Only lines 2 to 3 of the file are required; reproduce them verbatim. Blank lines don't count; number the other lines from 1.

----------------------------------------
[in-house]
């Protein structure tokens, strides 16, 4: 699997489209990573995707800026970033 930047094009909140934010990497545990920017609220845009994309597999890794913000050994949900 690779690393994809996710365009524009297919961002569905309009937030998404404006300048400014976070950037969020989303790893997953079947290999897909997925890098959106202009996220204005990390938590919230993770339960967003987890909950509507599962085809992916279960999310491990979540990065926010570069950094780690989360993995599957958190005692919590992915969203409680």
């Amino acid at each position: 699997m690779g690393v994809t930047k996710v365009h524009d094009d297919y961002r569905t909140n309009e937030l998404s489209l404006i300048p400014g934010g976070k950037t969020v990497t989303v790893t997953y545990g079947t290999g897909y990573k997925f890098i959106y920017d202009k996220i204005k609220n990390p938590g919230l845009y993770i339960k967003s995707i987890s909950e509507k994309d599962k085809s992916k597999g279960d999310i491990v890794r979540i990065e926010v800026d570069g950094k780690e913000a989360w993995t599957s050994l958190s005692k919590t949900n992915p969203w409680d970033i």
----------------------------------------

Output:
């Protein structure tokens, strides 16, 4: 699997489209990573995707800026970033 930047094009909140934010990497545990920017609220845009994309597999890794913000050994949900 690779690393994809996710365009524009297919961002569905309009937030998404404006300048400014976070950037969020989303790893997953079947290999897909997925890098959106202009996220204005990390938590919230993770339960967003987890909950509507599962085809992916279960999310491990979540990065926010570069950094780690989360993995599957958190005692919590992915969203409680």
């Amino acid at each position: 699997m690779g690393v994809t930047k996710v365009h524009d094009d297919y961002r569905t909140n309009e937030l998404s489209l404006i300048p400014g934010g976070k950037t969020v990497t989303v790893t997953y545990g079947t290999g897909y990573k997925f890098i959106y920017d202009k996220i204005k609220n990390p938590g919230l845009y993770i339960k967003s995707i987890s909950e509507k994309d599962k085809s992916k597999g279960d999310i491990v890794r979540i990065e926010v800026d570069g950094k780690e913000a989360w993995t599957s050994l958190s005692k919590t949900n992915p969203w409680d970033i």